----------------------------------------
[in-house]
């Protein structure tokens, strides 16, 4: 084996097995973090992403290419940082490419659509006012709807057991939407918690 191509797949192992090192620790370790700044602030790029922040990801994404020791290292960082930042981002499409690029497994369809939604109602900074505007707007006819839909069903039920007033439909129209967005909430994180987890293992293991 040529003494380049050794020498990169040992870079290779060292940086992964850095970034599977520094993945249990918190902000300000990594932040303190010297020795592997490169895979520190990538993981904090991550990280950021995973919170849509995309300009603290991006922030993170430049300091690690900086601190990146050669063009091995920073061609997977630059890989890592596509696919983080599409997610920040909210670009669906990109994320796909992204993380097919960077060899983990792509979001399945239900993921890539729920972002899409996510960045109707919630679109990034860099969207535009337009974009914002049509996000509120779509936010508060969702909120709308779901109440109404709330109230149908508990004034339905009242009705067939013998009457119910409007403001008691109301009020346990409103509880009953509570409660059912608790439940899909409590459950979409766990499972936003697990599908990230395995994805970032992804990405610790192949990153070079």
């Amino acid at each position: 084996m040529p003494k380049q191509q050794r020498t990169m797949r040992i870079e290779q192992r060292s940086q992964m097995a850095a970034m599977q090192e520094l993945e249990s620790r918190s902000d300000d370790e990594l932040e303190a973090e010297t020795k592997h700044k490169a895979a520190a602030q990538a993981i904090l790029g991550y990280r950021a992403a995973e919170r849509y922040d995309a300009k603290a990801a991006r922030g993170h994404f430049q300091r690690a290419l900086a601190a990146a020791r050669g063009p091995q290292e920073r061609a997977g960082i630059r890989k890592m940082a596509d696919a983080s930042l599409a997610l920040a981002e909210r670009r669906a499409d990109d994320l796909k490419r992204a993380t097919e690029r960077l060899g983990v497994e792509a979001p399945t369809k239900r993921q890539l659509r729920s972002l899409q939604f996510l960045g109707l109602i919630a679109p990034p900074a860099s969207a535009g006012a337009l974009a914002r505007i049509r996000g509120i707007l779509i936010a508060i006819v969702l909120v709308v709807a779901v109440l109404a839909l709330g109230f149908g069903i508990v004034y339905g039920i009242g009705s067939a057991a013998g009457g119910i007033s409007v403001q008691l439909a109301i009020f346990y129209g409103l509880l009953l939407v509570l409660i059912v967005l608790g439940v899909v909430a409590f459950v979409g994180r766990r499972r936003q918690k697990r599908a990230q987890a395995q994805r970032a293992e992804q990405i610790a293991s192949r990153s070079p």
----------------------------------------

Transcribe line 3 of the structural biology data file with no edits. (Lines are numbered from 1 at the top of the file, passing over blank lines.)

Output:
């Amino acid at each position: 084996m040529p003494k380049q191509q050794r020498t990169m797949r040992i870079e290779q192992r060292s940086q992964m097995a850095a970034m599977q090192e520094l993945e249990s620790r918190s902000d300000d370790e990594l932040e303190a973090e010297t020795k592997h700044k490169a895979a520190a602030q990538a993981i904090l790029g991550y990280r950021a992403a995973e919170r849509y922040d995309a300009k603290a990801a991006r922030g993170h994404f430049q300091r690690a290419l900086a601190a990146a020791r050669g063009p091995q290292e920073r061609a997977g960082i630059r890989k890592m940082a596509d696919a983080s930042l599409a997610l920040a981002e909210r670009r669906a499409d990109d994320l796909k490419r992204a993380t097919e690029r960077l060899g983990v497994e792509a979001p399945t369809k239900r993921q890539l659509r729920s972002l899409q939604f996510l960045g109707l109602i919630a679109p990034p900074a860099s969207a535009g006012a337009l974009a914002r505007i049509r996000g509120i707007l779509i936010a508060i006819v969702l909120v709308v709807a779901v109440l109404a839909l709330g109230f149908g069903i508990v004034y339905g039920i009242g009705s067939a057991a013998g009457g119910i007033s409007v403001q008691l439909a109301i009020f346990y129209g409103l509880l009953l939407v509570l409660i059912v967005l608790g439940v899909v909430a409590f459950v979409g994180r766990r499972r936003q918690k697990r599908a990230q987890a395995q994805r970032a293992e992804q990405i610790a293991s192949r990153s070079p």